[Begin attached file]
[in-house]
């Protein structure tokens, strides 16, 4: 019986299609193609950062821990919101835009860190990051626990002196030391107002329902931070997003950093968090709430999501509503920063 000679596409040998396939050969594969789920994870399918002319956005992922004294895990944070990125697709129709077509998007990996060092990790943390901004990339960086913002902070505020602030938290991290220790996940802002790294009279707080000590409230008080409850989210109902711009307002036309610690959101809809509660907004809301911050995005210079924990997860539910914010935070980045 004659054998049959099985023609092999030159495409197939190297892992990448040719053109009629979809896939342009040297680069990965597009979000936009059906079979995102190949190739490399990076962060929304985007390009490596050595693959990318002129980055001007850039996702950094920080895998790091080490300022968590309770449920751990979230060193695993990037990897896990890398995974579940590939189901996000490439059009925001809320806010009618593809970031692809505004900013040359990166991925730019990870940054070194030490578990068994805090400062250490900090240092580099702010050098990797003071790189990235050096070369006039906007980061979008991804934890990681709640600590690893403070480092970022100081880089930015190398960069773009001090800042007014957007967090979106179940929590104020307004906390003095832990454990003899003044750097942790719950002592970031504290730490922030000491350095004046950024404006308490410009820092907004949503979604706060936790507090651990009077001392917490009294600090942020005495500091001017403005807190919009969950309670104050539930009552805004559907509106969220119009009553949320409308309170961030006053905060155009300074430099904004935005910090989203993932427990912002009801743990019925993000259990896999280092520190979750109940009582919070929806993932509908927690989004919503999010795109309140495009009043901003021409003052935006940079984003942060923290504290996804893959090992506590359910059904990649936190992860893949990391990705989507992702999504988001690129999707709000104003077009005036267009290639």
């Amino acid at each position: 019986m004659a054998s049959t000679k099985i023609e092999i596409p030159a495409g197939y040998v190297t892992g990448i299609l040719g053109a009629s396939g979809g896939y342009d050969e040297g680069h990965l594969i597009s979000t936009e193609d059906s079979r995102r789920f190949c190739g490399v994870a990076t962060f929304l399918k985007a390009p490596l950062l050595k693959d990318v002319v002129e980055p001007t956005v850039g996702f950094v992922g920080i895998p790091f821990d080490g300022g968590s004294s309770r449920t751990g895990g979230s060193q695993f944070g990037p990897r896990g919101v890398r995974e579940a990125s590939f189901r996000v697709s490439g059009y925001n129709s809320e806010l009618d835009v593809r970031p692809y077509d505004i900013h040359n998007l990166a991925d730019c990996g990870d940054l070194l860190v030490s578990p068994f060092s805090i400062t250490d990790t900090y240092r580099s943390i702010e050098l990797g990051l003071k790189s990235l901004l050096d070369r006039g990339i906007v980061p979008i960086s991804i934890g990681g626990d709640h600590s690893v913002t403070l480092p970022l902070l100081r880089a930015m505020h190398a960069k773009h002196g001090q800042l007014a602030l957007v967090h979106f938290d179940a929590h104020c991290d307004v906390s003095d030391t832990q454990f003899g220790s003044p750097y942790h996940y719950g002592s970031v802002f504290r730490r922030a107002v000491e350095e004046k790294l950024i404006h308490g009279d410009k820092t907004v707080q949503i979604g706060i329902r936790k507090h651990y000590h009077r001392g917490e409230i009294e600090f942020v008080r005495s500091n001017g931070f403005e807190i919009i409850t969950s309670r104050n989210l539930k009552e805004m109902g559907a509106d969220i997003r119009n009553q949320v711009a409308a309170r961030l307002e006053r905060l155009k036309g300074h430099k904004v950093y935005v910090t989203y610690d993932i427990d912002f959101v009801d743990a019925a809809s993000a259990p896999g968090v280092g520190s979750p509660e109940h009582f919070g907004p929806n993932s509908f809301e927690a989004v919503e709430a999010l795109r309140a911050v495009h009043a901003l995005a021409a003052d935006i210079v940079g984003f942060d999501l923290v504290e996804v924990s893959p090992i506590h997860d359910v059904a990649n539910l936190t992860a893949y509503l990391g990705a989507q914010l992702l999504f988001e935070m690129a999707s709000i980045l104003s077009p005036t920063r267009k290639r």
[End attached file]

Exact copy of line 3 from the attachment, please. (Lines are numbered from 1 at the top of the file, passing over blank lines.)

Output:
């Amino acid at each position: 019986m004659a054998s049959t000679k099985i023609e092999i596409p030159a495409g197939y040998v190297t892992g990448i299609l040719g053109a009629s396939g979809g896939y342009d050969e040297g680069h990965l594969i597009s979000t936009e193609d059906s079979r995102r789920f190949c190739g490399v994870a990076t962060f929304l399918k985007a390009p490596l950062l050595k693959d990318v002319v002129e980055p001007t956005v850039g996702f950094v992922g920080i895998p790091f821990d080490g300022g968590s004294s309770r449920t751990g895990g979230s060193q695993f944070g990037p990897r896990g919101v890398r995974e579940a990125s590939f189901r996000v697709s490439g059009y925001n129709s809320e806010l009618d835009v593809r970031p692809y077509d505004i900013h040359n998007l990166a991925d730019c990996g990870d940054l070194l860190v030490s578990p068994f060092s805090i400062t250490d990790t900090y240092r580099s943390i702010e050098l990797g990051l003071k790189s990235l901004l050096d070369r006039g990339i906007v980061p979008i960086s991804i934890g990681g626990d709640h600590s690893v913002t403070l480092p970022l902070l100081r880089a930015m505020h190398a960069k773009h002196g001090q800042l007014a602030l957007v967090h979106f938290d179940a929590h104020c991290d307004v906390s003095d030391t832990q454990f003899g220790s003044p750097y942790h996940y719950g002592s970031v802002f504290r730490r922030a107002v000491e350095e004046k790294l950024i404006h308490g009279d410009k820092t907004v707080q949503i979604g706060i329902r936790k507090h651990y000590h009077r001392g917490e409230i009294e600090f942020v008080r005495s500091n001017g931070f403005e807190i919009i409850t969950s309670r104050n989210l539930k009552e805004m109902g559907a509106d969220i997003r119009n009553q949320v711009a409308a309170r961030l307002e006053r905060l155009k036309g300074h430099k904004v950093y935005v910090t989203y610690d993932i427990d912002f959101v009801d743990a019925a809809s993000a259990p896999g968090v280092g520190s979750p509660e109940h009582f919070g907004p929806n993932s509908f809301e927690a989004v919503e709430a999010l795109r309140a911050v495009h009043a901003l995005a021409a003052d935006i210079v940079g984003f942060d999501l923290v504290e996804v924990s893959p090992i506590h997860d359910v059904a990649n539910l936190t992860a893949y509503l990391g990705a989507q914010l992702l999504f988001e935070m690129a999707s709000i980045l104003s077009p005036t920063r267009k290639r």